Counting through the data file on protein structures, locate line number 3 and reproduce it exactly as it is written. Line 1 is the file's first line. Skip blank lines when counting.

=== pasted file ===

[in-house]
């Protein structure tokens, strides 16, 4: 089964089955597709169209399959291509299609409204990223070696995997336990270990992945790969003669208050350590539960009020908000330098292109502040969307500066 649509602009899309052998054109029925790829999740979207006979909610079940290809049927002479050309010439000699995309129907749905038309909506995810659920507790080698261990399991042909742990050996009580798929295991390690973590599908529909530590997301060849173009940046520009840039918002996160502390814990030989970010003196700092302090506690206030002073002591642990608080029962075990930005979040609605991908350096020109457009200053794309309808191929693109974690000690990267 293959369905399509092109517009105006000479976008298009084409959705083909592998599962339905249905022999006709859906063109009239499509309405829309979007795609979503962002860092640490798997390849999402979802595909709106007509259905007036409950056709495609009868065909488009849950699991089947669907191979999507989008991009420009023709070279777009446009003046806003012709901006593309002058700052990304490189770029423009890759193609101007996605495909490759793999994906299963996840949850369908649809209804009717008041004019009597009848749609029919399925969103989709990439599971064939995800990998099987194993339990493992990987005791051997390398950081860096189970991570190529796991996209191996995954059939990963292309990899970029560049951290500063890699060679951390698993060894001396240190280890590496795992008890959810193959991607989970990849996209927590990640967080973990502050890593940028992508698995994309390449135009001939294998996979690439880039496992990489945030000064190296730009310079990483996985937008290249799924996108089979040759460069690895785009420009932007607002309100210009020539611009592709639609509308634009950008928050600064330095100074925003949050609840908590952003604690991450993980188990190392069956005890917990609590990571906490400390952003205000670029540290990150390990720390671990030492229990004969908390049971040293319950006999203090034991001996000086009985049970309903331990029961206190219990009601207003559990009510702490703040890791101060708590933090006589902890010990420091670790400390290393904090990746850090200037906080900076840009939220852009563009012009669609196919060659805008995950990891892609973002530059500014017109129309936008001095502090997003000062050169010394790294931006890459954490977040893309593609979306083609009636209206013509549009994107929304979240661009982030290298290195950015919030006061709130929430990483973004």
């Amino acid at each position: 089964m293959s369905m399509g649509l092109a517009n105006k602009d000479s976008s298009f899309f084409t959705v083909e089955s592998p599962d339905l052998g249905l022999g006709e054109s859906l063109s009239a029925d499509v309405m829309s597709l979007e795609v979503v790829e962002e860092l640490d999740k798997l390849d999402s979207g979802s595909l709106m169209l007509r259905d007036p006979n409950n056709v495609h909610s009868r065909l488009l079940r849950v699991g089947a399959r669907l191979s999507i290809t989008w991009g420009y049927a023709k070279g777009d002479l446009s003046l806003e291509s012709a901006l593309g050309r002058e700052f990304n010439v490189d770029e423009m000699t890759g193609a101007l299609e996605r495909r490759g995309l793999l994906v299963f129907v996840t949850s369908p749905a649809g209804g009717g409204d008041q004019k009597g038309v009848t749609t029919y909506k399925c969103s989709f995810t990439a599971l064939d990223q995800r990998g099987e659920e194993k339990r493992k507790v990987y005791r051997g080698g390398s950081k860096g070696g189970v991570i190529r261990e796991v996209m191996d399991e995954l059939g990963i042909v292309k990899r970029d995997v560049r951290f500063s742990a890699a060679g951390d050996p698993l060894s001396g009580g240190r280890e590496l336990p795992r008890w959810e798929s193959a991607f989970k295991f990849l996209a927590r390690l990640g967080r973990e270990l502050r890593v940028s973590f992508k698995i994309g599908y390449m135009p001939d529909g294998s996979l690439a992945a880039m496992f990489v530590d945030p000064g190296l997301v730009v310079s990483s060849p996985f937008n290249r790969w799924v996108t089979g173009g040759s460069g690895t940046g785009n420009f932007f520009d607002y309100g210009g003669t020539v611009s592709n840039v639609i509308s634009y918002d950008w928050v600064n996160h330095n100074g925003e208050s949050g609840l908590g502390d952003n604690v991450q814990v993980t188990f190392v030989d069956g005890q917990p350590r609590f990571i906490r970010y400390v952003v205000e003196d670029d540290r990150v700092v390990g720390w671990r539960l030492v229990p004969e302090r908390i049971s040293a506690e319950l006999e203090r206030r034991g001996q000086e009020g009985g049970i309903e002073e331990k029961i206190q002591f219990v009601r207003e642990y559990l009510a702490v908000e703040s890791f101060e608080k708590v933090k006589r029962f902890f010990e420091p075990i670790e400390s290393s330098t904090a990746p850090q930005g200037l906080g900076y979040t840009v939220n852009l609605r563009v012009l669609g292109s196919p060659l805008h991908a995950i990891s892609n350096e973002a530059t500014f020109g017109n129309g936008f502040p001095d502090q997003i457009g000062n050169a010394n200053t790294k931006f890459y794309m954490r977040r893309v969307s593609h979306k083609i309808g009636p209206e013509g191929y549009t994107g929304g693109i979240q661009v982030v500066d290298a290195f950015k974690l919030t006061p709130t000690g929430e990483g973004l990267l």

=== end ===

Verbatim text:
């Amino acid at each position: 089964m293959s369905m399509g649509l092109a517009n105006k602009d000479s976008s298009f899309f084409t959705v083909e089955s592998p599962d339905l052998g249905l022999g006709e054109s859906l063109s009239a029925d499509v309405m829309s597709l979007e795609v979503v790829e962002e860092l640490d999740k798997l390849d999402s979207g979802s595909l709106m169209l007509r259905d007036p006979n409950n056709v495609h909610s009868r065909l488009l079940r849950v699991g089947a399959r669907l191979s999507i290809t989008w991009g420009y049927a023709k070279g777009d002479l446009s003046l806003e291509s012709a901006l593309g050309r002058e700052f990304n010439v490189d770029e423009m000699t890759g193609a101007l299609e996605r495909r490759g995309l793999l994906v299963f129907v996840t949850s369908p749905a649809g209804g009717g409204d008041q004019k009597g038309v009848t749609t029919y909506k399925c969103s989709f995810t990439a599971l064939d990223q995800r990998g099987e659920e194993k339990r493992k507790v990987y005791r051997g080698g390398s950081k860096g070696g189970v991570i190529r261990e796991v996209m191996d399991e995954l059939g990963i042909v292309k990899r970029d995997v560049r951290f500063s742990a890699a060679g951390d050996p698993l060894s001396g009580g240190r280890e590496l336990p795992r008890w959810e798929s193959a991607f989970k295991f990849l996209a927590r390690l990640g967080r973990e270990l502050r890593v940028s973590f992508k698995i994309g599908y390449m135009p001939d529909g294998s996979l690439a992945a880039m496992f990489v530590d945030p000064g190296l997301v730009v310079s990483s060849p996985f937008n290249r790969w799924v996108t089979g173009g040759s460069g690895t940046g785009n420009f932007f520009d607002y309100g210009g003669t020539v611009s592709n840039v639609i509308s634009y918002d950008w928050v600064n996160h330095n100074g925003e208050s949050g609840l908590g502390d952003n604690v991450q814990v993980t188990f190392v030989d069956g005890q917990p350590r609590f990571i906490r970010y400390v952003v205000e003196d670029d540290r990150v700092v390990g720390w671990r539960l030492v229990p004969e302090r908390i049971s040293a506690e319950l006999e203090r206030r034991g001996q000086e009020g009985g049970i309903e002073e331990k029961i206190q002591f219990v009601r207003e642990y559990l009510a702490v908000e703040s890791f101060e608080k708590v933090k006589r029962f902890f010990e420091p075990i670790e400390s290393s330098t904090a990746p850090q930005g200037l906080g900076y979040t840009v939220n852009l609605r563009v012009l669609g292109s196919p060659l805008h991908a995950i990891s892609n350096e973002a530059t500014f020109g017109n129309g936008f502040p001095d502090q997003i457009g000062n050169a010394n200053t790294k931006f890459y794309m954490r977040r893309v969307s593609h979306k083609i309808g009636p209206e013509g191929y549009t994107g929304g693109i979240q661009v982030v500066d290298a290195f950015k974690l919030t006061p709130t000690g929430e990483g973004l990267l």